PROCEDURES MRI and necropsy were performed on the 3 turtle cadavers. Physical examination, hematologic evaluation, and whole-body radiography were performed on the 63 live turtles. Turtles were sedated, and MRI in transverse, sagittal, and dorsal planes was used to measure organ dimensions, position within the coelomic cavity, and SIs. Body positioning after sedation was standardized with the head, neck, limbs, and tail positioned in maximum extension.

RESULTS Measurements of the heart, liver, gallbladder, and kidneys in sagittal, transverse, and dorsal planes; relative position of those organs within the coelom; and SIs of the kidneys and liver were obtained with MRI and provided anatomic data for these 4 turtle species.

CONCLUSIONS AND CLINICAL RELEVANCE MRI was a valuable tool for determining the position, dimensions, and SIs of selected organs. Measurement of organs in freshwater chelonians was achievable with MRI. Further studies are needed to establish reference values for anatomic structures in turtles. Results reported here may serve as guidelines and aid in clinical interpretation of MRI images for these 4 species.

Full access
in American Journal of Veterinary Research

Abstract

OBJECTIVE

To evaluate radiation exposure of dogs and cats undergoing procedures requiring intraoperative fluoroscopy and for operators performing those procedures.

SAMPLE

360 fluoroscopic procedures performed at 2 academic institutions between 2012 and 2015.

PROCEDURES

Fluoroscopic procedures were classified as vascular, urinary, respiratory, cardiac, gastrointestinal, and orthopedic. Fluoroscopy operators were classified as interventional radiology-trained clinicians, orthopedic surgeons, soft tissue surgeons, internists, and cardiologists. Total radiation exposure in milligrays and total fluoroscopy time in minutes were obtained from dose reports for 4 C-arm units. Kruskal-Wallis equality of populations rank tests and Dunn pairwise comparisons were used to compare differences in time and exposure among procedures and operators.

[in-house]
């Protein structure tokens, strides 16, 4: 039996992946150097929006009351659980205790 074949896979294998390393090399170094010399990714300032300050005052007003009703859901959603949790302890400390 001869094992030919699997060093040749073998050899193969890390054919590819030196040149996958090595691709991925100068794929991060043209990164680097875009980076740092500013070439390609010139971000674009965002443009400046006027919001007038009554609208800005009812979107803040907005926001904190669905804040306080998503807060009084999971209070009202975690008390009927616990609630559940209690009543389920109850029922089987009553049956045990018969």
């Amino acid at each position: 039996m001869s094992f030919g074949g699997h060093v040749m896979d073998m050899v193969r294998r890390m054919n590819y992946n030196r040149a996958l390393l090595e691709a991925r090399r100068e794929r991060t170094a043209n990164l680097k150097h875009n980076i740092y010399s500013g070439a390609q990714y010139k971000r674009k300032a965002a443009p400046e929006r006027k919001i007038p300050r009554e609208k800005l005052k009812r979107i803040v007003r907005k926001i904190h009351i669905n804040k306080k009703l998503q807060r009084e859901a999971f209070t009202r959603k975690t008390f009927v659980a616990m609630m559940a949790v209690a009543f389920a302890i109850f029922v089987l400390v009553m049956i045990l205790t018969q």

RESULTS

Fluoroscopy time (median, 35.80 minutes; range, 0.60 to 84.70 minutes) was significantly greater and radiation exposure (median, 137.00 mGy; range, 3.00 to 617.51 mGy) was significantly higher for vascular procedures than for other procedures. Median total radiation exposure was significantly higher for procedures performed by interventional radiology-trained clinicians (16.10 mGy; range, 0.44 to 617.50 mGy), cardiologists (25.82 mGy; range, 0.33 to 287.45 mGy), and internists (25.24 mGy; range, 3.58 to 185.79 mGy).

CONCLUSIONS AND CLINICAL RELEVANCE

Vascular fluoroscopic procedures were associated with significantly longer fluoroscopy time and higher radiation exposure than were other evaluated fluoroscopic procedures. Future studies should focus on quantitative radiation monitoring for patients and operators, importance of operator training, intraoperative safety measures, and protocols for postoperative monitoring of patients.

Full access
in American Journal of Veterinary Research

Abstract

Objective—To quantify left ventricle (LV) volumes by use of 1-D, 2-D, and 3-D echocardiography versus MRI in dogs.

Animals—10 healthy Beagles.

Procedures—During anesthesia, each dog underwent an echocardiographic examination via the Teichholz method, performed on the basis of standard M-mode frames (1-D); the monoplane Simpson method of disk (via 2-D loops); real-time triplane echocardiography (RTTPE) with a 3-D probe; and real-time 3-D echocardiography with a 3-D probe. Afterward, cardiac MRI was performed. Values for the LV end-diastolic volume (EDV), end-systolic volume (ESV), and ejection fraction (EF) were compared between each echocardiographic method and the reference method (cardiac MRI).

Results—No significant differences for EDV, ESV, and EF were detected between RTTPE and cardiac MRI. Excellent correlations (r = 0.97, 0.98, and 0.95 for EDV, ESV, and EF, respectively) were found between RTTPE and values for cardiac MRI. The other echocardiographic methods yielded values significantly different from cardiac MRI and results correlated less well with results of cardiac MRI for EDV, ESV, and EF. Use of the Teichholz method resulted in LV volume overestimation, whereas the Simpson method of disk and real-time 3-D echocardiography significantly underestimated LV volumes.